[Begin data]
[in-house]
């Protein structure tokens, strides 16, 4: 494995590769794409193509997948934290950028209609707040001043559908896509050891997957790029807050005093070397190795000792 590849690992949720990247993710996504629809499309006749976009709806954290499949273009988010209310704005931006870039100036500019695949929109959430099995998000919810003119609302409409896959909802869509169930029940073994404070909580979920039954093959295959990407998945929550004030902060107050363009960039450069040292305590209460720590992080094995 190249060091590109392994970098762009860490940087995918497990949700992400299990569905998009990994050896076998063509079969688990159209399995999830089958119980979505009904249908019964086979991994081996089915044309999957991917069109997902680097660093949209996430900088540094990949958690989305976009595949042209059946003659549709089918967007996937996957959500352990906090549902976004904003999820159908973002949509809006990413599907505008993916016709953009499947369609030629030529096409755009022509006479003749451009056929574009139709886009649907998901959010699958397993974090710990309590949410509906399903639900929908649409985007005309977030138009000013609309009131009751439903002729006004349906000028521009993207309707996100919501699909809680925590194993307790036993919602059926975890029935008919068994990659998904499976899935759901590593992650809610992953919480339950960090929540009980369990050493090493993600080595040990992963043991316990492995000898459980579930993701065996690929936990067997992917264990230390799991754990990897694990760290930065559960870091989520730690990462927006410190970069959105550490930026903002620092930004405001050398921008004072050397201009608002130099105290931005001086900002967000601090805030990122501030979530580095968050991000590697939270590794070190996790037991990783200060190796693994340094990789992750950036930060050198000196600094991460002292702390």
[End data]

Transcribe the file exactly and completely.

[in-house]
């Protein structure tokens, strides 16, 4: 494995590769794409193509997948934290950028209609707040001043559908896509050891997957790029807050005093070397190795000792 590849690992949720990247993710996504629809499309006749976009709806954290499949273009988010209310704005931006870039100036500019695949929109959430099995998000919810003119609302409409896959909802869509169930029940073994404070909580979920039954093959295959990407998945929550004030902060107050363009960039450069040292305590209460720590992080094995 190249060091590109392994970098762009860490940087995918497990949700992400299990569905998009990994050896076998063509079969688990159209399995999830089958119980979505009904249908019964086979991994081996089915044309999957991917069109997902680097660093949209996430900088540094990949958690989305976009595949042209059946003659549709089918967007996937996957959500352990906090549902976004904003999820159908973002949509809006990413599907505008993916016709953009499947369609030629030529096409755009022509006479003749451009056929574009139709886009649907998901959010699958397993974090710990309590949410509906399903639900929908649409985007005309977030138009000013609309009131009751439903002729006004349906000028521009993207309707996100919501699909809680925590194993307790036993919602059926975890029935008919068994990659998904499976899935759901590593992650809610992953919480339950960090929540009980369990050493090493993600080595040990992963043991316990492995000898459980579930993701065996690929936990067997992917264990230390799991754990990897694990760290930065559960870091989520730690990462927006410190970069959105550490930026903002620092930004405001050398921008004072050397201009608002130099105290931005001086900002967000601090805030990122501030979530580095968050991000590697939270590794070190996790037991990783200060190796693994340094990789992750950036930060050198000196600094991460002292702390």